To image coronal sections, a slightly larger rat optic nerve was examined. Figure 6A shows the distribution of a protonated lipid at m/z 810.6 (PC(18:0/20:4; Table 9) in a cross section from a rat optic nerve fiber with high abundance present in the optic nerve sheath, in the wall of a vein alongside the optic nerve fiber and a lower abundance present in the meninges surrounding the optic nerve and the connective tissue between the two (indicated by the arrow). Figure 6B shows the distribution of a protonated lipid at m/z 788.6 (PC(18:0/18:1; Table 10) in the central region of the optic nerve with high abundance throughout the tissue. Figure 7 shows a positive ion MALDI mass spectrum from this tissue.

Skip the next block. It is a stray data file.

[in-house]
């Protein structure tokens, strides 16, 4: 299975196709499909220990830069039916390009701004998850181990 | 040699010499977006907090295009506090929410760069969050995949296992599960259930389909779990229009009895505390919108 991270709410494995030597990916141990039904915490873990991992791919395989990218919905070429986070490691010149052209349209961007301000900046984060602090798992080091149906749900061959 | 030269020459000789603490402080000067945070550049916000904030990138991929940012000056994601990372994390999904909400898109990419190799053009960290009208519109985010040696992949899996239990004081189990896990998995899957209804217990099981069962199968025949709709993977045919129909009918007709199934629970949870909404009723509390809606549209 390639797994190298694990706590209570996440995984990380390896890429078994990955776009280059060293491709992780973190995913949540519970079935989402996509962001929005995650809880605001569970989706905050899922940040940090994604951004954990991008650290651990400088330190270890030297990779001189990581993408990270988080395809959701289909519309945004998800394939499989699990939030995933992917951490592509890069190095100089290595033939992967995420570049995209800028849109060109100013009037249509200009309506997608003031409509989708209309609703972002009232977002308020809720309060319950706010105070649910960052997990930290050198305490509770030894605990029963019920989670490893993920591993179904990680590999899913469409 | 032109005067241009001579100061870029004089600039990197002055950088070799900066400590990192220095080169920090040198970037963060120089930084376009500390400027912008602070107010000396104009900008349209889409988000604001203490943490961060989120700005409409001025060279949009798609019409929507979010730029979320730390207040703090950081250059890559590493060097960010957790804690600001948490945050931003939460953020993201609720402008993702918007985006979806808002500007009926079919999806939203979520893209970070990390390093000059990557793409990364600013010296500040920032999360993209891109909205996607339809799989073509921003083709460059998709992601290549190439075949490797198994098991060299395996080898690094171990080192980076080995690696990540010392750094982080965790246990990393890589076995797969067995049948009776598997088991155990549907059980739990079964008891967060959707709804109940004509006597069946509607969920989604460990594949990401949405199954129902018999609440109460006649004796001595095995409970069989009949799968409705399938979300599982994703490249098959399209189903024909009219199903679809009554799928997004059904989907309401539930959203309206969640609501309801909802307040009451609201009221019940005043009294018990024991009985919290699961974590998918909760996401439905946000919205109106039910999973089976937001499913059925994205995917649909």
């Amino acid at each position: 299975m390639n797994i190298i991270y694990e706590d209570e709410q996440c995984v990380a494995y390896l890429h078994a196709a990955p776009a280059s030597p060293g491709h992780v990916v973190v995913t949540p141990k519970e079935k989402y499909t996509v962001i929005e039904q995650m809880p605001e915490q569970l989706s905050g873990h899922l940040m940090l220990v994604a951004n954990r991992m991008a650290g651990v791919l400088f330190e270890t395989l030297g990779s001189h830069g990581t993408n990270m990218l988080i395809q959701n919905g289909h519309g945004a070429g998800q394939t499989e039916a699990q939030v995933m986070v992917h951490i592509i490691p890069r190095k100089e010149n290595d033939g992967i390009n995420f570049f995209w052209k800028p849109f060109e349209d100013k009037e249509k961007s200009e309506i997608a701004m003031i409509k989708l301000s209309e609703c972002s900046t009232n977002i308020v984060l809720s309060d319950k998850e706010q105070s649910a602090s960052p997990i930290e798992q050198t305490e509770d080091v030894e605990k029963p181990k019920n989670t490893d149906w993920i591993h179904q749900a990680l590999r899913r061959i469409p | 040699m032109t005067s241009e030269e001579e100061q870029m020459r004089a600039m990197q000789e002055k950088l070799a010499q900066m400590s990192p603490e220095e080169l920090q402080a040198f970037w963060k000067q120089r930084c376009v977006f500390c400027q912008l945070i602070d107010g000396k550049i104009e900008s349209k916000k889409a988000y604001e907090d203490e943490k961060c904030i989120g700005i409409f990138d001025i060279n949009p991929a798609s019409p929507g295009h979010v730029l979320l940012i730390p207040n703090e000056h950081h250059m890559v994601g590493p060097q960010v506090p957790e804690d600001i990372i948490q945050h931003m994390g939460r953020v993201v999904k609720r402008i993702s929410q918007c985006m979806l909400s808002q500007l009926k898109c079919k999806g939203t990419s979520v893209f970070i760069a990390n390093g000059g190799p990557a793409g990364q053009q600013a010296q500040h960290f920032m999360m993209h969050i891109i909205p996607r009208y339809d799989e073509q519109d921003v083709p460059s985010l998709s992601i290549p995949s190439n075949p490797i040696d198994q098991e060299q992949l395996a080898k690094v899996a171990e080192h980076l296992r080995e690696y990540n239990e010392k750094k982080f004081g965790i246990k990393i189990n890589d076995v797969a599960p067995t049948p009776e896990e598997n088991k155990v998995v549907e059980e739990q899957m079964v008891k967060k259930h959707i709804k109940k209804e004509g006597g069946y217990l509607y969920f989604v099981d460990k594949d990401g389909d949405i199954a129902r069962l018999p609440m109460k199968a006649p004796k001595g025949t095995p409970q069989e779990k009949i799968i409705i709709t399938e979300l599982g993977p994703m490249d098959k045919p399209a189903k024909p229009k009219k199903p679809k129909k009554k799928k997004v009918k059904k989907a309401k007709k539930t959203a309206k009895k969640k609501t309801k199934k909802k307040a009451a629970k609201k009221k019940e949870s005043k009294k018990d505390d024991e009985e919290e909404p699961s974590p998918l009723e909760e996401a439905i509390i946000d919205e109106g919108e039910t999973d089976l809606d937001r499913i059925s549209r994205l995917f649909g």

Using high spatial resolution (10×10 μm) MALDI imaging mass spectrometry, we demonstrated localized and identified lipid species and their relative abundances within small structures of mouse and rat optic nerve tissue of 200–600 μm diameter. The sample preparation method described allowed images to be acquired at 10 μm spatial resolution. Images acquired in positive ion mode provided the distribution of several phosphatidylcholine species and one sphingomyelin associated with the internal axon fibers and surrounding meninges of the optic nerve (Table 1 and Appendix 1). The data observed in negative ion mode indicated several sulfatides along with other lipid species including phosphoinositols and a phosphoinositol monophosphate (Table 2 and Appendix 2) with the highest abundance within the meninges surrounding the nerve, the internal axon fibers, and the optic nerve head region. Murphy et al. [37] demonstrated that these lipid species are expected when using DHB as a matrix. An alternative matrix such as 1,5-diaminonaphthalene has been shown to provide excellent sensitivity at high spatial resolutions and more variety toward lipid species [25] that could be amenable to this tissue type and disease model tissue. As optic nerve tissue is regarded as an extension of the white matter of the brain, these lipid species have been previously described in several MALDI-IMS, time-of-flight secondary ion mass spectrometry (TOF-SIMS), and electrospray ionization mass spectrometry (ESI-MS) publications from spinal cord tissue and rodent brain [36,38-40]. The data presented demonstrate the potential use of MALDI-IMS to compare lipid composition, abundance, and localization in optic nerve tissue in various disease models.